Soccer NIT is the most American idea of them all

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AP

Soccer NIT is the most American idea of them all

Either Peru or New Zealand will be the 32nd country to qualify for the 2018 World Cup (and depending on how late you read this today, one already will). This matters to you almost not at all because you are way too hot for the Soccer NIT.
 
Yes, there is a move afoot by some U.S, entrepreneurs to organize an ad hoc tournament of big-name countries that didn’t qualify for the World Cup (your Americans, you Italians, your Dutch, your Chileans, your Ivorians, et. al.), and it almost surely the most American idea of them all.
 
Greed-based, and stupid.
 
The teams that failed to qualify failed on the merits, as is always the case. The despair and tears and anger in the countries of the expelled were real, and will serve as the fuel for the next quadrennial chase for a berth in Qatar (or anywhere else on earth, if someone powerful comes to his or her senses).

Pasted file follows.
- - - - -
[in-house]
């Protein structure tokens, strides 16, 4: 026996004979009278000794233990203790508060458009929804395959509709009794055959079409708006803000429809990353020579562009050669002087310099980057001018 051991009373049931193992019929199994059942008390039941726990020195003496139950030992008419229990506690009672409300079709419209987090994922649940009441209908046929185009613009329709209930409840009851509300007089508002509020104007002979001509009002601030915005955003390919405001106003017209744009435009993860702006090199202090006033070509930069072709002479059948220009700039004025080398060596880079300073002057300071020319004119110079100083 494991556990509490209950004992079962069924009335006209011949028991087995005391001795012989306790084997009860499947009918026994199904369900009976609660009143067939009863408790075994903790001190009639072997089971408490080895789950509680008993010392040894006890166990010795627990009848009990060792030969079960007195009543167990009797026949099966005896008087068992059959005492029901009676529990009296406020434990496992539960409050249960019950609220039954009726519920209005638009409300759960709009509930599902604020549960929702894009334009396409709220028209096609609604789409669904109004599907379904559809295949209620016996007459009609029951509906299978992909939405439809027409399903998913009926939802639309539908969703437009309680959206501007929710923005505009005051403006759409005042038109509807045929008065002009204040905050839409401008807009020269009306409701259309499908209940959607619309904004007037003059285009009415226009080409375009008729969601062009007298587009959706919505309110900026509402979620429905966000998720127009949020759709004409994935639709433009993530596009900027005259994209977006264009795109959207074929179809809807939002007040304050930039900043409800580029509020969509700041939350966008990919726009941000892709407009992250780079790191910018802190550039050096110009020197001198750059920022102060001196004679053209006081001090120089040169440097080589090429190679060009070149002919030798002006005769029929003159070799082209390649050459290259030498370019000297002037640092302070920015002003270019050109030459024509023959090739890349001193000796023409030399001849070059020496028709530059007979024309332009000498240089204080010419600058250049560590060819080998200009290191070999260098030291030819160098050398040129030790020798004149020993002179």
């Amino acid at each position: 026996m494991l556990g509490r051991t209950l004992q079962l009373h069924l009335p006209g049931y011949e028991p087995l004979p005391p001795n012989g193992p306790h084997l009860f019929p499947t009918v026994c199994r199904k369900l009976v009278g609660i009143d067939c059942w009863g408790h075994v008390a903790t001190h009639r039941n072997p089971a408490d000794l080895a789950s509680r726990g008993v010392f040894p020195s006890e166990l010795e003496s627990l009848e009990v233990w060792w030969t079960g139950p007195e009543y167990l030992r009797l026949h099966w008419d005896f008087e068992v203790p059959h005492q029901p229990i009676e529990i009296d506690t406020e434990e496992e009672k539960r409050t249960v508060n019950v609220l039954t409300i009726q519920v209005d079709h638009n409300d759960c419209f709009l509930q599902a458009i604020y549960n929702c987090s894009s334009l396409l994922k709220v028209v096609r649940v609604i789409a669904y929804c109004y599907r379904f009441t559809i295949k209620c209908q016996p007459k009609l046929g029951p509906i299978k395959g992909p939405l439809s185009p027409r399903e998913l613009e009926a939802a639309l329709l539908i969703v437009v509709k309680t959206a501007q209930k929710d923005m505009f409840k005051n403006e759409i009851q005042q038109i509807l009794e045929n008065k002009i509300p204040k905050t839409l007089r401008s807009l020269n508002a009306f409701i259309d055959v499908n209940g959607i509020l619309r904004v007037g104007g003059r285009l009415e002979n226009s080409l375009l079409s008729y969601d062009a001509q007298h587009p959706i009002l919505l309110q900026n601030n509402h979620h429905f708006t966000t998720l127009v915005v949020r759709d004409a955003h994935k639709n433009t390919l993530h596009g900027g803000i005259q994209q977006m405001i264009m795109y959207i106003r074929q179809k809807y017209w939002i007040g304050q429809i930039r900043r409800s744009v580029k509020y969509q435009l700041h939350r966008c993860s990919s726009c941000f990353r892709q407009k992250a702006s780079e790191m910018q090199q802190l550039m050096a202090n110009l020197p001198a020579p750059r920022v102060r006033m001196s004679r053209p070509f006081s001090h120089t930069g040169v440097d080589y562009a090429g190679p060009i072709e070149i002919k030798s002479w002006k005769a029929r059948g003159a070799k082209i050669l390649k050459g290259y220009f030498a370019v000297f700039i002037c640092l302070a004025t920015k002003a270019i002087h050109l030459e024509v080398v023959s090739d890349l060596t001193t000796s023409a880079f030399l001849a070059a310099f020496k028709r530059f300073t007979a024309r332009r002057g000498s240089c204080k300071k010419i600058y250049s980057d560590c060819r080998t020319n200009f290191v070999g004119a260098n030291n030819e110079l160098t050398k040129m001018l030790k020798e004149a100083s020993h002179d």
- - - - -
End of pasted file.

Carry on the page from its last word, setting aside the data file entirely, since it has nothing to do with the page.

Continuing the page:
But Americans have decided that if they can’t play with the big kids, they’ll set up their own game, as though there aren’t enough soccer competitions already, as though the idea of World Cup For Losers is something people have been craving, as though this wasn’t what it actually is.
 
Someone trying to force-feed us soccer we don’t care about because the soccer we do care about doesn’t include us. It’s the epitome of sore-loser-dom in search of a quick payday, a tantrum with ticket prices, and a trophy that reminds the winner that being name the 33rd-best team in the world is more insult than praise – just like the NIT’s search for the 69th best college basketball team in the country, the CBI’s search for the 85th best, and the CIT’s search for the 111th best.
 
Frankly, nobody should make a profit off the US Men’s National Team’s collapse. It should be a time for everyone to sit in the corner and reflect on all the advantages it barfed up in failing to qualify this time, not inflate some nonsense competition with other countries who should be bathing in equivalent bitterness.